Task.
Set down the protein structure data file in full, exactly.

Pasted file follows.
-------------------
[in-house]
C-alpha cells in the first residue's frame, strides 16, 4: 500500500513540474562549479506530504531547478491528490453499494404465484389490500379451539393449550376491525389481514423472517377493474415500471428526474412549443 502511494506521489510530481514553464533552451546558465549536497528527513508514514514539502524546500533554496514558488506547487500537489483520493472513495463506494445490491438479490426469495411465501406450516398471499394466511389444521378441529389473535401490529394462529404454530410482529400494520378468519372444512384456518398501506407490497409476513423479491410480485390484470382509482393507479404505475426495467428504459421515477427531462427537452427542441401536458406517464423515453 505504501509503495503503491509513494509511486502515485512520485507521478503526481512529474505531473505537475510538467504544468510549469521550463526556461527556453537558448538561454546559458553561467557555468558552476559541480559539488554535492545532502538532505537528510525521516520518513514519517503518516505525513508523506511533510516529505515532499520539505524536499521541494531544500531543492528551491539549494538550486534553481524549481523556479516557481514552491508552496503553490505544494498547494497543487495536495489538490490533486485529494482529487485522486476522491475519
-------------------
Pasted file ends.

[in-house]
C-alpha cells in the first residue's frame, strides 16, 4: 500500500513540474562549479506530504531547478491528490453499494404465484389490500379451539393449550376491525389481514423472517377493474415500471428526474412549443 502511494506521489510530481514553464533552451546558465549536497528527513508514514514539502524546500533554496514558488506547487500537489483520493472513495463506494445490491438479490426469495411465501406450516398471499394466511389444521378441529389473535401490529394462529404454530410482529400494520378468519372444512384456518398501506407490497409476513423479491410480485390484470382509482393507479404505475426495467428504459421515477427531462427537452427542441401536458406517464423515453 505504501509503495503503491509513494509511486502515485512520485507521478503526481512529474505531473505537475510538467504544468510549469521550463526556461527556453537558448538561454546559458553561467557555468558552476559541480559539488554535492545532502538532505537528510525521516520518513514519517503518516505525513508523506511533510516529505515532499520539505524536499521541494531544500531543492528551491539549494538550486534553481524549481523556479516557481514552491508552496503553490505544494498547494497543487495536495489538490490533486485529494482529487485522486476522491475519